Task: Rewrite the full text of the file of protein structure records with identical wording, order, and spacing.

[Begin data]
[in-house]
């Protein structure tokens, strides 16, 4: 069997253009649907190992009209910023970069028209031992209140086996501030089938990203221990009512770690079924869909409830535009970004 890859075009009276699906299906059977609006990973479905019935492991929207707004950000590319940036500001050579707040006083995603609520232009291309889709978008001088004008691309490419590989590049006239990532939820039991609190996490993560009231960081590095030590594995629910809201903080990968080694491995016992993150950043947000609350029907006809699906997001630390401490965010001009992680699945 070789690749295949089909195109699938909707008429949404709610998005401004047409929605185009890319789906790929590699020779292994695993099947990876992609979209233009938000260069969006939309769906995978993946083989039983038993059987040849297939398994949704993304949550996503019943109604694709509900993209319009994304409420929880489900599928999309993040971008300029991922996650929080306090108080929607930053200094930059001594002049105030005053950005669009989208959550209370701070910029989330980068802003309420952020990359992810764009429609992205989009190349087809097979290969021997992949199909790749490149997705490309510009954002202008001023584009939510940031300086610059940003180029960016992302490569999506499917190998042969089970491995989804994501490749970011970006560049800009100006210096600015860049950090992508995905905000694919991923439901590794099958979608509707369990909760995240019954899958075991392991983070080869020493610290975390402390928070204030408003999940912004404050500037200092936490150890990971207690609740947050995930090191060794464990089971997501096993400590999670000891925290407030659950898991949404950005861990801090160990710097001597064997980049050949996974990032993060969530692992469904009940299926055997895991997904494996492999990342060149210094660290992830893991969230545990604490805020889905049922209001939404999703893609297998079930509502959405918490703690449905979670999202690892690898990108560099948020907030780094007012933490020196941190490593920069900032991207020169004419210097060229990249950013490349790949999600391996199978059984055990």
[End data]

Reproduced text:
[in-house]
């Protein structure tokens, strides 16, 4: 069997253009649907190992009209910023970069028209031992209140086996501030089938990203221990009512770690079924869909409830535009970004 890859075009009276699906299906059977609006990973479905019935492991929207707004950000590319940036500001050579707040006083995603609520232009291309889709978008001088004008691309490419590989590049006239990532939820039991609190996490993560009231960081590095030590594995629910809201903080990968080694491995016992993150950043947000609350029907006809699906997001630390401490965010001009992680699945 070789690749295949089909195109699938909707008429949404709610998005401004047409929605185009890319789906790929590699020779292994695993099947990876992609979209233009938000260069969006939309769906995978993946083989039983038993059987040849297939398994949704993304949550996503019943109604694709509900993209319009994304409420929880489900599928999309993040971008300029991922996650929080306090108080929607930053200094930059001594002049105030005053950005669009989208959550209370701070910029989330980068802003309420952020990359992810764009429609992205989009190349087809097979290969021997992949199909790749490149997705490309510009954002202008001023584009939510940031300086610059940003180029960016992302490569999506499917190998042969089970491995989804994501490749970011970006560049800009100006210096600015860049950090992508995905905000694919991923439901590794099958979608509707369990909760995240019954899958075991392991983070080869020493610290975390402390928070204030408003999940912004404050500037200092936490150890990971207690609740947050995930090191060794464990089971997501096993400590999670000891925290407030659950898991949404950005861990801090160990710097001597064997980049050949996974990032993060969530692992469904009940299926055997895991997904494996492999990342060149210094660290992830893991969230545990604490805020889905049922209001939404999703893609297998079930509502959405918490703690449905979670999202690892690898990108560099948020907030780094007012933490020196941190490593920069900032991207020169004419210097060229990249950013490349790949999600391996199978059984055990």